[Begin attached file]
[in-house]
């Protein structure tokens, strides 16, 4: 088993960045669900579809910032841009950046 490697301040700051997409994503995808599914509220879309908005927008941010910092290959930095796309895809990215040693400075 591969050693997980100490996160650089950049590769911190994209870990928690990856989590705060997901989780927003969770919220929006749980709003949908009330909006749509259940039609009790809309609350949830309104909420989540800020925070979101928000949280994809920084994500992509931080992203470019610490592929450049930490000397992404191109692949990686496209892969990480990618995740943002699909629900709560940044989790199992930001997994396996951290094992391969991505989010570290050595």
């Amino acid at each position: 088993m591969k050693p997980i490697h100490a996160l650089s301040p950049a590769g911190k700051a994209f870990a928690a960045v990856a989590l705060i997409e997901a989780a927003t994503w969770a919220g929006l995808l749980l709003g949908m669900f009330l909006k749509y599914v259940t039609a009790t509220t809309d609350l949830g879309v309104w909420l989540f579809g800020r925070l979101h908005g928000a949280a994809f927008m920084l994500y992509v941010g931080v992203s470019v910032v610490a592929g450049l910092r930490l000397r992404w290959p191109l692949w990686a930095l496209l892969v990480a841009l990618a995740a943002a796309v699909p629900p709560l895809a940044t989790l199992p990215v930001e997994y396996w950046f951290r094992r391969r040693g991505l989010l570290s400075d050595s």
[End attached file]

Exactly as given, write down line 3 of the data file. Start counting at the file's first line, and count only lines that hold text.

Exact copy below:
């Amino acid at each position: 088993m591969k050693p997980i490697h100490a996160l650089s301040p950049a590769g911190k700051a994209f870990a928690a960045v990856a989590l705060i997409e997901a989780a927003t994503w969770a919220g929006l995808l749980l709003g949908m669900f009330l909006k749509y599914v259940t039609a009790t509220t809309d609350l949830g879309v309104w909420l989540f579809g800020r925070l979101h908005g928000a949280a994809f927008m920084l994500y992509v941010g931080v992203s470019v910032v610490a592929g450049l910092r930490l000397r992404w290959p191109l692949w990686a930095l496209l892969v990480a841009l990618a995740a943002a796309v699909p629900p709560l895809a940044t989790l199992p990215v930001e997994y396996w950046f951290r094992r391969r040693g991505l989010l570290s400075d050595s």